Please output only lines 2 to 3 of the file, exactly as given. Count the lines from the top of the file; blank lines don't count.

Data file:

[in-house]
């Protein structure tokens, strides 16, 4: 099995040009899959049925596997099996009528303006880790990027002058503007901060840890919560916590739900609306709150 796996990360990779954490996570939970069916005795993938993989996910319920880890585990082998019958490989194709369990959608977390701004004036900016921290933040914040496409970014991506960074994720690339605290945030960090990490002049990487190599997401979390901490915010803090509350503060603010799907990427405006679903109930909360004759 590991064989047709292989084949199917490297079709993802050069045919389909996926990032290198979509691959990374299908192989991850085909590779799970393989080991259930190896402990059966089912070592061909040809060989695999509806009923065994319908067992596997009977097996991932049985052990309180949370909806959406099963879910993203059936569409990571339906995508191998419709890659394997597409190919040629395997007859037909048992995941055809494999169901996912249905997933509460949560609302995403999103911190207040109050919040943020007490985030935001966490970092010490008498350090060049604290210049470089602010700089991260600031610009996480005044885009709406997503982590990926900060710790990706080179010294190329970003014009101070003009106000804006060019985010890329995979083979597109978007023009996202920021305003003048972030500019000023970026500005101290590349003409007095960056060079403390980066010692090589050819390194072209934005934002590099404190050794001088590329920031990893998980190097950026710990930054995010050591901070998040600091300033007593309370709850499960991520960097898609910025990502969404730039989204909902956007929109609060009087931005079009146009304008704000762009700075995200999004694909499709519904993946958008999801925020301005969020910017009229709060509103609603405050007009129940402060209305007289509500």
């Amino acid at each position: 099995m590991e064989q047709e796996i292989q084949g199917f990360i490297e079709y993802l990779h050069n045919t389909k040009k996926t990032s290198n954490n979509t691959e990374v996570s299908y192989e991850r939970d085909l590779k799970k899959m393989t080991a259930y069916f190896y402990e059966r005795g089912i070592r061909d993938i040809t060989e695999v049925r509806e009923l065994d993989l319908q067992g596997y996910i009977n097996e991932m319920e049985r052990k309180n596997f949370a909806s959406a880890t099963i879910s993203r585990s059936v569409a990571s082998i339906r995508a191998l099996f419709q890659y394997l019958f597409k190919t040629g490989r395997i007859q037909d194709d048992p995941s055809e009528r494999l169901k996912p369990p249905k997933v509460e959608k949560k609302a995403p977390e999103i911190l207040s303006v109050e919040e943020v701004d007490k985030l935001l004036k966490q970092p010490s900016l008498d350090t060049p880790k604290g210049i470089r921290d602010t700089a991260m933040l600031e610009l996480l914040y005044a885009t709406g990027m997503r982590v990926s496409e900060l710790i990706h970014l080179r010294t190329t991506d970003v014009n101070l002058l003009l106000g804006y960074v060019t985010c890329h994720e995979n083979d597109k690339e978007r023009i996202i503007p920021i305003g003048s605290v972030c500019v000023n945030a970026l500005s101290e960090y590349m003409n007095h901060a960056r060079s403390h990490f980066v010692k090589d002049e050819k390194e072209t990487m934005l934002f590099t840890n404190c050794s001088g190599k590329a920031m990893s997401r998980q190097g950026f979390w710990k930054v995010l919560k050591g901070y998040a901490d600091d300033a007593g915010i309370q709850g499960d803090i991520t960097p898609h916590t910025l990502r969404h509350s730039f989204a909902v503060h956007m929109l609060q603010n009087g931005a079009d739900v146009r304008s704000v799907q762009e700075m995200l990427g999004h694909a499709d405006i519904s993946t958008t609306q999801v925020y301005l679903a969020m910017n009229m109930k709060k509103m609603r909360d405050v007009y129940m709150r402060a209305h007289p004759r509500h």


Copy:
């Protein structure tokens, strides 16, 4: 099995040009899959049925596997099996009528303006880790990027002058503007901060840890919560916590739900609306709150 796996990360990779954490996570939970069916005795993938993989996910319920880890585990082998019958490989194709369990959608977390701004004036900016921290933040914040496409970014991506960074994720690339605290945030960090990490002049990487190599997401979390901490915010803090509350503060603010799907990427405006679903109930909360004759 590991064989047709292989084949199917490297079709993802050069045919389909996926990032290198979509691959990374299908192989991850085909590779799970393989080991259930190896402990059966089912070592061909040809060989695999509806009923065994319908067992596997009977097996991932049985052990309180949370909806959406099963879910993203059936569409990571339906995508191998419709890659394997597409190919040629395997007859037909048992995941055809494999169901996912249905997933509460949560609302995403999103911190207040109050919040943020007490985030935001966490970092010490008498350090060049604290210049470089602010700089991260600031610009996480005044885009709406997503982590990926900060710790990706080179010294190329970003014009101070003009106000804006060019985010890329995979083979597109978007023009996202920021305003003048972030500019000023970026500005101290590349003409007095960056060079403390980066010692090589050819390194072209934005934002590099404190050794001088590329920031990893998980190097950026710990930054995010050591901070998040600091300033007593309370709850499960991520960097898609910025990502969404730039989204909902956007929109609060009087931005079009146009304008704000762009700075995200999004694909499709519904993946958008999801925020301005969020910017009229709060509103609603405050007009129940402060209305007289509500």
């Amino acid at each position: 099995m590991e064989q047709e796996i292989q084949g199917f990360i490297e079709y993802l990779h050069n045919t389909k040009k996926t990032s290198n954490n979509t691959e990374v996570s299908y192989e991850r939970d085909l590779k799970k899959m393989t080991a259930y069916f190896y402990e059966r005795g089912i070592r061909d993938i040809t060989e695999v049925r509806e009923l065994d993989l319908q067992g596997y996910i009977n097996e991932m319920e049985r052990k309180n596997f949370a909806s959406a880890t099963i879910s993203r585990s059936v569409a990571s082998i339906r995508a191998l099996f419709q890659y394997l019958f597409k190919t040629g490989r395997i007859q037909d194709d048992p995941s055809e009528r494999l169901k996912p369990p249905k997933v509460e959608k949560k609302a995403p977390e999103i911190l207040s303006v109050e919040e943020v701004d007490k985030l935001l004036k966490q970092p010490s900016l008498d350090t060049p880790k604290g210049i470089r921290d602010t700089a991260m933040l600031e610009l996480l914040y005044a885009t709406g990027m997503r982590v990926s496409e900060l710790i990706h970014l080179r010294t190329t991506d970003v014009n101070l002058l003009l106000g804006y960074v060019t985010c890329h994720e995979n083979d597109k690339e978007r023009i996202i503007p920021i305003g003048s605290v972030c500019v000023n945030a970026l500005s101290e960090y590349m003409n007095h901060a960056r060079s403390h990490f980066v010692k090589d002049e050819k390194e072209t990487m934005l934002f590099t840890n404190c050794s001088g190599k590329a920031m990893s997401r998980q190097g950026f979390w710990k930054v995010l919560k050591g901070y998040a901490d600091d300033a007593g915010i309370q709850g499960d803090i991520t960097p898609h916590t910025l990502r969404h509350s730039f989204a909902v503060h956007m929109l609060q603010n009087g931005a079009d739900v146009r304008s704000v799907q762009e700075m995200l990427g999004h694909a499709d405006i519904s993946t958008t609306q999801v925020y301005l679903a969020m910017n009229m109930k709060k509103m609603r909360d405050v007009y129940m709150r402060a209305h007289p004759r509500h």